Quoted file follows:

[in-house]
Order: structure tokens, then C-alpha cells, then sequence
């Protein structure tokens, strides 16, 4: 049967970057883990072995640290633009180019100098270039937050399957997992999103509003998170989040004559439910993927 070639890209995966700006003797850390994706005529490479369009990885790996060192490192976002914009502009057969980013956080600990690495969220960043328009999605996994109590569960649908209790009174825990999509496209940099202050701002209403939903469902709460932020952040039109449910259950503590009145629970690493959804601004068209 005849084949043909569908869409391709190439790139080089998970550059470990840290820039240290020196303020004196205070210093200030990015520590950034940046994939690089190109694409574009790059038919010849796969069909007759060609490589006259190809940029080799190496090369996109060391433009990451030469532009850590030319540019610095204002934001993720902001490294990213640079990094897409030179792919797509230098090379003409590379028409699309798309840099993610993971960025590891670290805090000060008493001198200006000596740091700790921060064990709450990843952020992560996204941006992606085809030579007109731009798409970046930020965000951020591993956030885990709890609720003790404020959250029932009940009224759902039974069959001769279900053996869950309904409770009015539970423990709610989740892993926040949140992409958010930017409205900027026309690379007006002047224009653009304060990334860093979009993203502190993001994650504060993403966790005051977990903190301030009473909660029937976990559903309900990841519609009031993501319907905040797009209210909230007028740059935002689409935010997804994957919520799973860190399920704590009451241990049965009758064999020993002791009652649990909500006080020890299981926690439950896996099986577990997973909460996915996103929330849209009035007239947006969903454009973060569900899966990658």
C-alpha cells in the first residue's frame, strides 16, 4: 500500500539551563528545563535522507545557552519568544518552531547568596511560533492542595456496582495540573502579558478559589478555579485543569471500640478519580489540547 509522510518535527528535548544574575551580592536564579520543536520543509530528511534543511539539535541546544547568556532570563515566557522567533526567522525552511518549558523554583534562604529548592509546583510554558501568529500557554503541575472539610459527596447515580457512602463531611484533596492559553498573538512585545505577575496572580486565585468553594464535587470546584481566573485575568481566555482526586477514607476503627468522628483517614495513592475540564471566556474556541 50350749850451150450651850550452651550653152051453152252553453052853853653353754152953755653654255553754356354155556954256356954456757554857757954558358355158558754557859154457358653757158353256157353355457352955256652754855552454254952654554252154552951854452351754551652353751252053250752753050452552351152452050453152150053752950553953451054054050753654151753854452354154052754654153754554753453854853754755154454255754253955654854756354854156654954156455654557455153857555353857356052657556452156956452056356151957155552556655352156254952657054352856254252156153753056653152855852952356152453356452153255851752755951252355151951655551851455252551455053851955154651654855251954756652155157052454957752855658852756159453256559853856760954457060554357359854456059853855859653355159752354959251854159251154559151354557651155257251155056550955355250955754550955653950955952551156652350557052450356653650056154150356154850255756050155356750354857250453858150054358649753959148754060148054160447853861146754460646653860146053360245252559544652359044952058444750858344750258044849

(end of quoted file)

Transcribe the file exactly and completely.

[in-house]
Order: structure tokens, then C-alpha cells, then sequence
């Protein structure tokens, strides 16, 4: 049967970057883990072995640290633009180019100098270039937050399957997992999103509003998170989040004559439910993927 070639890209995966700006003797850390994706005529490479369009990885790996060192490192976002914009502009057969980013956080600990690495969220960043328009999605996994109590569960649908209790009174825990999509496209940099202050701002209403939903469902709460932020952040039109449910259950503590009145629970690493959804601004068209 005849084949043909569908869409391709190439790139080089998970550059470990840290820039240290020196303020004196205070210093200030990015520590950034940046994939690089190109694409574009790059038919010849796969069909007759060609490589006259190809940029080799190496090369996109060391433009990451030469532009850590030319540019610095204002934001993720902001490294990213640079990094897409030179792919797509230098090379003409590379028409699309798309840099993610993971960025590891670290805090000060008493001198200006000596740091700790921060064990709450990843952020992560996204941006992606085809030579007109731009798409970046930020965000951020591993956030885990709890609720003790404020959250029932009940009224759902039974069959001769279900053996869950309904409770009015539970423990709610989740892993926040949140992409958010930017409205900027026309690379007006002047224009653009304060990334860093979009993203502190993001994650504060993403966790005051977990903190301030009473909660029937976990559903309900990841519609009031993501319907905040797009209210909230007028740059935002689409935010997804994957919520799973860190399920704590009451241990049965009758064999020993002791009652649990909500006080020890299981926690439950896996099986577990997973909460996915996103929330849209009035007239947006969903454009973060569900899966990658």
C-alpha cells in the first residue's frame, strides 16, 4: 500500500539551563528545563535522507545557552519568544518552531547568596511560533492542595456496582495540573502579558478559589478555579485543569471500640478519580489540547 509522510518535527528535548544574575551580592536564579520543536520543509530528511534543511539539535541546544547568556532570563515566557522567533526567522525552511518549558523554583534562604529548592509546583510554558501568529500557554503541575472539610459527596447515580457512602463531611484533596492559553498573538512585545505577575496572580486565585468553594464535587470546584481566573485575568481566555482526586477514607476503627468522628483517614495513592475540564471566556474556541 50350749850451150450651850550452651550653152051453152252553453052853853653353754152953755653654255553754356354155556954256356954456757554857757954558358355158558754557859154457358653757158353256157353355457352955256652754855552454254952654554252154552951854452351754551652353751252053250752753050452552351152452050453152150053752950553953451054054050753654151753854452354154052754654153754554753453854853754755154454255754253955654854756354854156654954156455654557455153857555353857356052657556452156956452056356151957155552556655352156254952657054352856254252156153753056653152855852952356152453356452153255851752755951252355151951655551851455252551455053851955154651654855251954756652155157052454957752855658852756159453256559853856760954457060554357359854456059853855859653355159752354959251854159251154559151354557651155257251155056550955355250955754550955653950955952551156652350557052450356653650056154150356154850255756050155356750354857250453858150054358649753959148754060148054160447853861146754460646653860146053360245252559544652359044952058444750858344750258044849